Amelia Flores, a high school senior with plans to become an electrical engineer, eagerly filled out a form to register to vote for the first time at the Kansas State Fair last month. But she left the fair without registering, stymied by a state law championed by Republicans who dominate elected offices in Kansas that requires her to provide proof of citizenship. “I think it’s ridiculous and restrictive,” said Ms. Flores, who later received a notice in the mail informing her that she must produce a birth certificate or other proof of citizenship to complete the registration. “A lot of people are working multiple jobs, so they don’t have time to get this stuff done. Some of them don’t have access to their birth certificate.” Ms. Flores, who said she was born in Washington State, unwittingly joined a list of more than 36,000 people in Kansas who have tried to register to vote since the law went into effect in 2013, but then did not complete their registration. This month, under a rule adopted by the Kansas secretary of state’s office, county election officials throughout the state began to cull names from the voters list, removing people who had been on it at least 90 days. Those removed from the list must start the registration process over in order to vote.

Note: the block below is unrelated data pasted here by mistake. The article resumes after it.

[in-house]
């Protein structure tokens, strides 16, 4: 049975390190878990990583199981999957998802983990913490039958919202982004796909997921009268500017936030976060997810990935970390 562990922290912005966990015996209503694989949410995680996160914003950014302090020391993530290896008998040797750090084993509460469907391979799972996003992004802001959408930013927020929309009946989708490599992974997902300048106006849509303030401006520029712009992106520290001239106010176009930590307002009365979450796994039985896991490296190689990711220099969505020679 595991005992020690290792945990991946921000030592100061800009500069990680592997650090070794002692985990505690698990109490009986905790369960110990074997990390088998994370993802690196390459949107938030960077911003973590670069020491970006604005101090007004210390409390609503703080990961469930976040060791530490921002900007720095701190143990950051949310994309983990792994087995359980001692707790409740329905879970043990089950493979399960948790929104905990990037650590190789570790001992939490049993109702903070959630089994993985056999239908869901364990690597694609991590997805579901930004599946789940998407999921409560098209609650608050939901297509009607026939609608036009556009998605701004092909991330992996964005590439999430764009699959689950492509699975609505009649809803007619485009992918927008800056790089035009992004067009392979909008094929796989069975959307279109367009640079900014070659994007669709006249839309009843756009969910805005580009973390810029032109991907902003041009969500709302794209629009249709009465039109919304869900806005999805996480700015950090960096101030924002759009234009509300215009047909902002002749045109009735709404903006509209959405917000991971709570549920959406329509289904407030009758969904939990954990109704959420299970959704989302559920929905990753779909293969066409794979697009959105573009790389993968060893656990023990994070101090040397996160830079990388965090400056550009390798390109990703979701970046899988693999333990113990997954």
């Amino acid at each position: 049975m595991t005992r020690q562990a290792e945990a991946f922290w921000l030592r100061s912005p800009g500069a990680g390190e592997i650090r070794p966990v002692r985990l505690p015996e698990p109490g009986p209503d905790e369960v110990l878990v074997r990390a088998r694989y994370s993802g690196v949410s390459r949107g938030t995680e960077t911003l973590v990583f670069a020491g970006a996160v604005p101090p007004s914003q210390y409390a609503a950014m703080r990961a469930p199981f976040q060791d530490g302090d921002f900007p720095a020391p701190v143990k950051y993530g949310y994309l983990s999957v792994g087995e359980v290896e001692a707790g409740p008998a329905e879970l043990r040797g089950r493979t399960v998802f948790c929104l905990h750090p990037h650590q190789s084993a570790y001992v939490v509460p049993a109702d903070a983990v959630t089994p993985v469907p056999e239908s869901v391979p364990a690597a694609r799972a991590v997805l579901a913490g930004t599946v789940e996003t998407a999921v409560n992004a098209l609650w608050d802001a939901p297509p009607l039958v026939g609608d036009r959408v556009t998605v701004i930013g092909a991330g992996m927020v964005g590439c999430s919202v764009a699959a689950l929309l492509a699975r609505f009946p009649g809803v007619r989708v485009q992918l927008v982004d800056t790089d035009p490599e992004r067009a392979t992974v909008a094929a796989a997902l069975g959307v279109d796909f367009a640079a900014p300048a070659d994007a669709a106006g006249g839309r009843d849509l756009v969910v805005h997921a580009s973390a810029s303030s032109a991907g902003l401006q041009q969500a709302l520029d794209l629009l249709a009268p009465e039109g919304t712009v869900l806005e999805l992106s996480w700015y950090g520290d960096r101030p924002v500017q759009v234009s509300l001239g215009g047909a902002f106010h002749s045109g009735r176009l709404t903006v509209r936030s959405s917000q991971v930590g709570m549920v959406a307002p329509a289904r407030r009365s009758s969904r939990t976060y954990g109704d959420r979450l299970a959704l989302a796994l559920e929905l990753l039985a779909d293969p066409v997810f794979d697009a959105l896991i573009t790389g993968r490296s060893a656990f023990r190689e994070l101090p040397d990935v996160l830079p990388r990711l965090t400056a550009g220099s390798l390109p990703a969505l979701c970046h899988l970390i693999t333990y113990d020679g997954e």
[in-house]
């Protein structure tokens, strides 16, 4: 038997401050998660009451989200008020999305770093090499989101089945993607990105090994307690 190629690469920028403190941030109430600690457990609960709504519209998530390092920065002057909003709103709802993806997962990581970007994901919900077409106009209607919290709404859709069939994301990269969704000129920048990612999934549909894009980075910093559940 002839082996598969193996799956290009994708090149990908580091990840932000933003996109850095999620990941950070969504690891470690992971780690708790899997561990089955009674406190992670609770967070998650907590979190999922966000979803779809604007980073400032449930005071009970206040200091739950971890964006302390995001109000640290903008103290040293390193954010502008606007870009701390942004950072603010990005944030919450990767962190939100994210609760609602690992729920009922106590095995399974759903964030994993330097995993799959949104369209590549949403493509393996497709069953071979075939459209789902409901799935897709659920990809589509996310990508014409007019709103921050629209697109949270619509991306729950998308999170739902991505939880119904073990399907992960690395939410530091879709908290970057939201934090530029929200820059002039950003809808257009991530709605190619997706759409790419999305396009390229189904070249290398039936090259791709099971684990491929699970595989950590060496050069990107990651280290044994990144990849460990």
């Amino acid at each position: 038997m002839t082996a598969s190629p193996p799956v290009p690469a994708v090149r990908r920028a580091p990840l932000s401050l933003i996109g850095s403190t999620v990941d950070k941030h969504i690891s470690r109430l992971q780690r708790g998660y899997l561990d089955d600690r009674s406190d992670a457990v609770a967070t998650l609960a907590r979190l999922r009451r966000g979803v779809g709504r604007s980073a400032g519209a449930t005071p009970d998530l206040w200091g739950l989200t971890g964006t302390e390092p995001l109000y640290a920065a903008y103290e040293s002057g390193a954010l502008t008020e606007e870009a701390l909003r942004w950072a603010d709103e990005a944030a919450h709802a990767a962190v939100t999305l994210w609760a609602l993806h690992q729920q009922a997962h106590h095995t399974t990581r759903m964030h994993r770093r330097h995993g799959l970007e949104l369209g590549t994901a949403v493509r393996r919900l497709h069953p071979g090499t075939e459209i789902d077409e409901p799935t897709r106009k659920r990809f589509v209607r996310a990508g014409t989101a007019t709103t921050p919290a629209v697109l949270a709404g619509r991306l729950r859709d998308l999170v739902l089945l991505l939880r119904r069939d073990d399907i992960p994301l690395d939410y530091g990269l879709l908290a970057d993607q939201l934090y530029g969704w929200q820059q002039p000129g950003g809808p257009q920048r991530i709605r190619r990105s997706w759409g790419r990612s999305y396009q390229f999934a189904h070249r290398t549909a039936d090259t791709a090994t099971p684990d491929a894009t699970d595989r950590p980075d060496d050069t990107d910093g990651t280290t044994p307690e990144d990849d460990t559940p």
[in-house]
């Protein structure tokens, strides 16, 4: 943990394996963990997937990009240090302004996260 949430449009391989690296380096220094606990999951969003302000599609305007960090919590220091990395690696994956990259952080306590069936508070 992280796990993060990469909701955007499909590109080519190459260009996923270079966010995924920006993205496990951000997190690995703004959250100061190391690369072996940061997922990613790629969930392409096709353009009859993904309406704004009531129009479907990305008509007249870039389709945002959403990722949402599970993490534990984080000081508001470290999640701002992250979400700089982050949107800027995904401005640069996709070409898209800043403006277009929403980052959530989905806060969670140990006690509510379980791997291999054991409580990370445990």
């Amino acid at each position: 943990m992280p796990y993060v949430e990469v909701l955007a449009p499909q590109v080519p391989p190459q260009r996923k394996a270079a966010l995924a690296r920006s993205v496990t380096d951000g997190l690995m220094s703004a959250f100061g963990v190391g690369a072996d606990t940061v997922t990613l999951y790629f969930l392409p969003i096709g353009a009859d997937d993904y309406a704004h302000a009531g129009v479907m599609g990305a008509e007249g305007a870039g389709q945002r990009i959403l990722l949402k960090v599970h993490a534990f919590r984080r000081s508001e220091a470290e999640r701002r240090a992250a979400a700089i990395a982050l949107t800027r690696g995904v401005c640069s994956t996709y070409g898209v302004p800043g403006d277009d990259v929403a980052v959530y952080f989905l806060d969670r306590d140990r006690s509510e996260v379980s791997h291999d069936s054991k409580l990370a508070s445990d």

The move has touched off a new battle over voter registration, pitting the Republican secretary of state, Kris W. Kobach, an ardent supporter of strict voting rules, against Democrats and advocates of voting rights who say the law was intended to suppress voter turnout. Mr. Kobach was named in a federal lawsuit filed in September by two plaintiffs who had applied to register to vote in Kansas but were added to the roll of incomplete registrants when they did not submit proof of their citizenship.
… The rules may also be having a large impact on young and first-time voters. An analysis by The New York Times of the list of voters showed that more than half of them were under 35, and 20 percent were from 18 to 20 years old. Fifty-seven percent of the people on the list did not declare a party; 23 percent were Democrats; and 18 percent were Republicans. The vast majority — 90 percent — had never voted before.